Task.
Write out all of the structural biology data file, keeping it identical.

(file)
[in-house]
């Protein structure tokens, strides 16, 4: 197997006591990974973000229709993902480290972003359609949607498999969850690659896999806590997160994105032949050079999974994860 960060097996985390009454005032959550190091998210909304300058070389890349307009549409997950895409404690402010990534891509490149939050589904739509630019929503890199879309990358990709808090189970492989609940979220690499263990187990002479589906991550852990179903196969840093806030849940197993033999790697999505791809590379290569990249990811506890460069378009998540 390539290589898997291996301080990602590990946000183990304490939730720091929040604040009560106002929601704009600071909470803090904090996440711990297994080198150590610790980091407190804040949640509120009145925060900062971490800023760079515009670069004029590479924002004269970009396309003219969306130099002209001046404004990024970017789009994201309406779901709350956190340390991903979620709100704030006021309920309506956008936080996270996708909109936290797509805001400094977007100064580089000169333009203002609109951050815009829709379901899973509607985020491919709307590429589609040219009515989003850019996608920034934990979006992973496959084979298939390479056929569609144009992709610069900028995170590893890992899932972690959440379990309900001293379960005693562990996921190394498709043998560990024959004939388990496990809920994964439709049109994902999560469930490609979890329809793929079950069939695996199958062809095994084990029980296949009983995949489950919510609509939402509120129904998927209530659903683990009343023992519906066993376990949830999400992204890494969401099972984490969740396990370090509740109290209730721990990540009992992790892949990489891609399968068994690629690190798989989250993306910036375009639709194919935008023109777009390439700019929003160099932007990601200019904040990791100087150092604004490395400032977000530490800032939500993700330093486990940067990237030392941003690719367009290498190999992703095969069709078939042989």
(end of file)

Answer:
[in-house]
């Protein structure tokens, strides 16, 4: 197997006591990974973000229709993902480290972003359609949607498999969850690659896999806590997160994105032949050079999974994860 960060097996985390009454005032959550190091998210909304300058070389890349307009549409997950895409404690402010990534891509490149939050589904739509630019929503890199879309990358990709808090189970492989609940979220690499263990187990002479589906991550852990179903196969840093806030849940197993033999790697999505791809590379290569990249990811506890460069378009998540 390539290589898997291996301080990602590990946000183990304490939730720091929040604040009560106002929601704009600071909470803090904090996440711990297994080198150590610790980091407190804040949640509120009145925060900062971490800023760079515009670069004029590479924002004269970009396309003219969306130099002209001046404004990024970017789009994201309406779901709350956190340390991903979620709100704030006021309920309506956008936080996270996708909109936290797509805001400094977007100064580089000169333009203002609109951050815009829709379901899973509607985020491919709307590429589609040219009515989003850019996608920034934990979006992973496959084979298939390479056929569609144009992709610069900028995170590893890992899932972690959440379990309900001293379960005693562990996921190394498709043998560990024959004939388990496990809920994964439709049109994902999560469930490609979890329809793929079950069939695996199958062809095994084990029980296949009983995949489950919510609509939402509120129904998927209530659903683990009343023992519906066993376990949830999400992204890494969401099972984490969740396990370090509740109290209730721990990540009992992790892949990489891609399968068994690629690190798989989250993306910036375009639709194919935008023109777009390439700019929003160099932007990601200019904040990791100087150092604004490395400032977000530490800032939500993700330093486990940067990237030392941003690719367009290498190999992703095969069709078939042989």